The PSNI is to launch a major recruitment drive this autumn.
Deputy Chief Constable Judith Gillespie said the campaign would target areas of the north-west, where some people were still reluctant to join the police.
Ms Gillespie told a meeting of the Northern Ireland Policing Board - which oversees the PSNI - she wanted the organisation be more representative of the ethnic and geographical make-up of the community.
She said: "We know we have an issue with recruiting police officers working in uniform and response in the Foyle area. We also know that's an issue in Strabane and to a lesser extent Omagh. Therefore it is quite legitimate for us to target our recruitment campaign towards that area which is under-represented."
In recent years dissident republicans operating in the north-west have stepped up their campaign of violence against the security forces.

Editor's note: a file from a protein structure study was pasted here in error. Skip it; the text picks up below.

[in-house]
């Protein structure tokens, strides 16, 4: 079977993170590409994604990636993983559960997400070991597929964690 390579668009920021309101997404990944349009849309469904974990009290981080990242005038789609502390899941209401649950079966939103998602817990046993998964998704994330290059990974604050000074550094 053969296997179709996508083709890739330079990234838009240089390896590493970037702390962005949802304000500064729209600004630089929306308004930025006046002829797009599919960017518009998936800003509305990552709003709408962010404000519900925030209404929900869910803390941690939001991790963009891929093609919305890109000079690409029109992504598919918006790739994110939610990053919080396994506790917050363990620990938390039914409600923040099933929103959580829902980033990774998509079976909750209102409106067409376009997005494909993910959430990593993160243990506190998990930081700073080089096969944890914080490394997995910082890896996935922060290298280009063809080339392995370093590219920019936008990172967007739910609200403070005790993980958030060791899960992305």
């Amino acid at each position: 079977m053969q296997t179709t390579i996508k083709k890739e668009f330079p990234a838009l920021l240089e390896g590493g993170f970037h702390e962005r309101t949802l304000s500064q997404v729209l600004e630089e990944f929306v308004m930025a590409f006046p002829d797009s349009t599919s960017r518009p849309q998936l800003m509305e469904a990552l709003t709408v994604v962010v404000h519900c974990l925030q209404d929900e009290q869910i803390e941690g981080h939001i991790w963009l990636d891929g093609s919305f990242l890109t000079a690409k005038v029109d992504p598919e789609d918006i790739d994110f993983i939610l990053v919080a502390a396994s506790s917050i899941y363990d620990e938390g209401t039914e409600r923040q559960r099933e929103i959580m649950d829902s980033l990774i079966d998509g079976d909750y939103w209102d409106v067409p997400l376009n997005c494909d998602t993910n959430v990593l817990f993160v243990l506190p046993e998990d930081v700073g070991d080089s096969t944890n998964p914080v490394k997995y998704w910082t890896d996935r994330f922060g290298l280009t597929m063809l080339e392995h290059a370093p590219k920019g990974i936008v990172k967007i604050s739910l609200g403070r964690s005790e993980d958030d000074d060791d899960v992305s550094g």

In April 2011, Catholic PSNI recruit Ronan Kerr, 22, was killed when an undercar boobytrap device was detonated as he drove to work in Omagh.
Strand Road PSNI station in Londonderry has been repeatedly targeted - most recently in March, when police thwarted a rocket attack after intercepting a van carrying four primed mortars. In 2010 officers narrowly escaped injury when a car bomb exploded outside the station.
Dissidents were also behind several bombs left outside the offices of the UK City of Culture in Derry city centre.
The PSNI was forced to freeze recruitment over two years ago because of cuts to the policing budget but, with more than 1,000 officers due to reach retirement age over the next three years, trainee officers have to be recruited to retain the current quota of just over 7,000.
At present the PSNI is 30% Catholic. A controversial 50:50 recruitment policy imposed as part of the Patten policing reforms has now ended.